Those duties include continuing existing kids’ programs and eventually expanding them. The board approved the general recreation budget in accordance with McBride’s exact recommendations, he said.
The $4 million bond issue was passed specifically for tree management projects (with a conservative estimate of about 100,000 diseased trees removed from the property) and a new irrigation system for the golf course.
For overall district operations in 2007, the district anticipates a loss of $88,800, which the board had seen coming, according to Winfield.
District reserves from last year have carried the budget into 2008.
“We are keeping the kids’ programs,” said Winfield. The district aims to “reintroduce offerings available for adults and seniors. We’re striving to go forward, but have to be cognizant of where we are now. Financially, we have to be aware that we’re just above the break-even point.
McBride, who says she has “irons in the fire, but nothing definite” for future employment, plans to make herself available to help out the district where she can.
She is most proud of the Youth Theater program, the seed of which was planted and nourished under her tutelage.
The idea was originally brainstormed by McBride, Judith Warren (formerly of the Rocky Mountain Repertory Theater) and Kennel.
“That program, out of everything we’ve done here, has given kids opportunities to grow in ways I never would have known,” McBride said. “You really see the benefits for the kids. It’s a confidence builder for them, and kids who have learning disabilities improve in school because of that program.
“It has helped with reading in schools, because kids read and learn their lines, as well as presence in the classroom,” she added. “Plus, the singing and dancing the students learn, and the camaraderie and friendships they gain, and the healthy relationships they build with adults.”
McBride also implemented the after-school programs and a ski program to Winter Park before transportation was discontinued by the resort. She is also credited for running the district’s summer day camp program, deemed “one of the best programs in the county.”
“From people I talk to like second homeowners, they feel the program superior to anything their kids could have experienced elsewhere in Colorado,” she said. “I’ve loved my job here, and I want to continue to see the district succeed.”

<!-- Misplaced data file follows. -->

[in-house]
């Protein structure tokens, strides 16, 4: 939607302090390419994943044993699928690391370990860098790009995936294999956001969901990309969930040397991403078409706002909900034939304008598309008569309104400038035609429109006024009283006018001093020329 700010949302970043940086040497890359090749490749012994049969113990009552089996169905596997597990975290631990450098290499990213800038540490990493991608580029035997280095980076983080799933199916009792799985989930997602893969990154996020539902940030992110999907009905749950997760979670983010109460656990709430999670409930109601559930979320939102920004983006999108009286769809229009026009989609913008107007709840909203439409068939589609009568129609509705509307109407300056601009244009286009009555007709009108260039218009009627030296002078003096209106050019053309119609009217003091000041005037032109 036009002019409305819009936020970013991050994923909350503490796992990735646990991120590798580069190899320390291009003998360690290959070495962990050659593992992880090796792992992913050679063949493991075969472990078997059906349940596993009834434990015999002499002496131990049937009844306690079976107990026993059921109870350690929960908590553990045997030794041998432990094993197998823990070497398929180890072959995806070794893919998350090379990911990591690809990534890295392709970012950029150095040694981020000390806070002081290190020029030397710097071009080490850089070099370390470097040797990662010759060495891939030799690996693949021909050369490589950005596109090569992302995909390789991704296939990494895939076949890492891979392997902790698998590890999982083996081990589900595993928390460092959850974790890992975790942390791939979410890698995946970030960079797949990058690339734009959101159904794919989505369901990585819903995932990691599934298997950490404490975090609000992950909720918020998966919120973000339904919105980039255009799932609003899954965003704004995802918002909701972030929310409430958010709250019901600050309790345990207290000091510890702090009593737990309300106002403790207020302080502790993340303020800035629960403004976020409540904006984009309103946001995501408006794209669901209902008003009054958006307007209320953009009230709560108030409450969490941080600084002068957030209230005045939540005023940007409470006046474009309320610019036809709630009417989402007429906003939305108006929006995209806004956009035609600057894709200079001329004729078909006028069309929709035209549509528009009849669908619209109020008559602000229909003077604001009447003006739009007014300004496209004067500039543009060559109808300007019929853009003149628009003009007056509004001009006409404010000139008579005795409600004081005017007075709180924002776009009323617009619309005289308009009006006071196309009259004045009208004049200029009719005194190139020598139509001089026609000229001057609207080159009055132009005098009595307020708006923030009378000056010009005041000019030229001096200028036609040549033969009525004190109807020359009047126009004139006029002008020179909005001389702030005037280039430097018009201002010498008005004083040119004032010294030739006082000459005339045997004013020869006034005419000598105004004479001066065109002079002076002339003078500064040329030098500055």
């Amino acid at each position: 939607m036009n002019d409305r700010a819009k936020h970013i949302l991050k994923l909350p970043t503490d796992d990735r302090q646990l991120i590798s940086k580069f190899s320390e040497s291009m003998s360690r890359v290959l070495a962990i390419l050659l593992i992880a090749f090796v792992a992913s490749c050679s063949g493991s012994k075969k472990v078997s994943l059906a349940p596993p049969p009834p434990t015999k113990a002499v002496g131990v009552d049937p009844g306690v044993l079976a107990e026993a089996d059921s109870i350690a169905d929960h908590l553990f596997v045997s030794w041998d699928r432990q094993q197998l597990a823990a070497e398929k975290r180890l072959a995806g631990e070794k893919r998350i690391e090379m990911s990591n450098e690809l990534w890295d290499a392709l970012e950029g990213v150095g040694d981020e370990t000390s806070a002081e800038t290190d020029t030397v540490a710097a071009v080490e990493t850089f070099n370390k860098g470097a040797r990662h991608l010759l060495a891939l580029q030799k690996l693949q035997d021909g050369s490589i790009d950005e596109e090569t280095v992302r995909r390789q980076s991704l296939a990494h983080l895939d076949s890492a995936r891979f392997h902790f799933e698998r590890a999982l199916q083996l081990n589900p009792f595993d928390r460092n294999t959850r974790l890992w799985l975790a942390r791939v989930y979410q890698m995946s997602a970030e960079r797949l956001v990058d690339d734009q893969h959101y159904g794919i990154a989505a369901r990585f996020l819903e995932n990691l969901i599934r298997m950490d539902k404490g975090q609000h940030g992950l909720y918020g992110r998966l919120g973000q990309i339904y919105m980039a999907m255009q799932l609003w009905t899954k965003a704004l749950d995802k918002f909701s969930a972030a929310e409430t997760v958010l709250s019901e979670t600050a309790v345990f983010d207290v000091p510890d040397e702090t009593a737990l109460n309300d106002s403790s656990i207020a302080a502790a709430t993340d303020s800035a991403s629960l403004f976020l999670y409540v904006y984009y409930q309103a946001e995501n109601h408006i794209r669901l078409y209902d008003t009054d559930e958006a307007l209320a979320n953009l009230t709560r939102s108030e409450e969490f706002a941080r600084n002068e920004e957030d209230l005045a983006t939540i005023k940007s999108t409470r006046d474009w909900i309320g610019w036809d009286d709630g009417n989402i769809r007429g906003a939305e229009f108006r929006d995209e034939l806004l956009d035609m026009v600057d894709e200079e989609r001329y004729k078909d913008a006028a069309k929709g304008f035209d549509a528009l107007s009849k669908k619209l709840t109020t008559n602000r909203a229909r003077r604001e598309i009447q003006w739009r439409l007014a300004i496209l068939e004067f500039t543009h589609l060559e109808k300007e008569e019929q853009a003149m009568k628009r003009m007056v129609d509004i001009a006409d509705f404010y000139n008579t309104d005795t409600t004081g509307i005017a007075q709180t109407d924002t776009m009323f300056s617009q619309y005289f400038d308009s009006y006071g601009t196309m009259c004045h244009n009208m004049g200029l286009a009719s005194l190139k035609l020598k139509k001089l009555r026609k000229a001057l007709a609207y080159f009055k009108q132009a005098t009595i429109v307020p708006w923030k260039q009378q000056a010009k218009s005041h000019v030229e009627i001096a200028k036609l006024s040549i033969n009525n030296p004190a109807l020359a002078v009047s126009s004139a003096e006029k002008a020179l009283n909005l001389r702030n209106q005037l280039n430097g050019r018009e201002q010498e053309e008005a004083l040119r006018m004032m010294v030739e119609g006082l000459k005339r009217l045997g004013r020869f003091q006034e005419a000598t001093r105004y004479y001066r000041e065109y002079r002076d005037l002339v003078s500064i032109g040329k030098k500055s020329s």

McBride cautioned the non-golfing public to keep tabs on their recreation district.
“We don’t have very many people coming to meetings. I don’t think people know how much the recreation side of the district is in jeopardy,” she said. “We’ve gone back to golf, golf, golf, and that’s the biggest concern about me leaving.”
McBride plans to stay in the Grand Lake area where her grandchildren and parents live.
Her sadness overwhelmed her as she contemplated “parting words,” about to step down from her district post.
“I don’t’ know if I can say it and not be emotional,” she said.
After a moment, she continued.
“This place has been my life for 14 years. I’ve loved every minute of it, save for the politics. I love this town, I love the community and I love the kids. Especially the kids, that’s what I’ll miss the most.”
” Tonya Bina can be reached at 887-3334 ext. 19603 or e-mail email@example.com.
Support Local Journalism
Support Local Journalism
Readers around Grand County make the Sky-Hi News' work possible. Your financial contribution supports our efforts to deliver quality, locally relevant journalism.
Now more than ever, your support is critical to help us keep our community informed about the evolving coronavirus pandemic and the impact it is having locally. Every contribution, however large or small, will make a difference.
Each donation will be used exclusively for the development and creation of increased news coverage.
Start a dialogue, stay on topic and be civil.
If you don't follow the rules, your comment may be deleted.
User Legend: Moderator Trusted User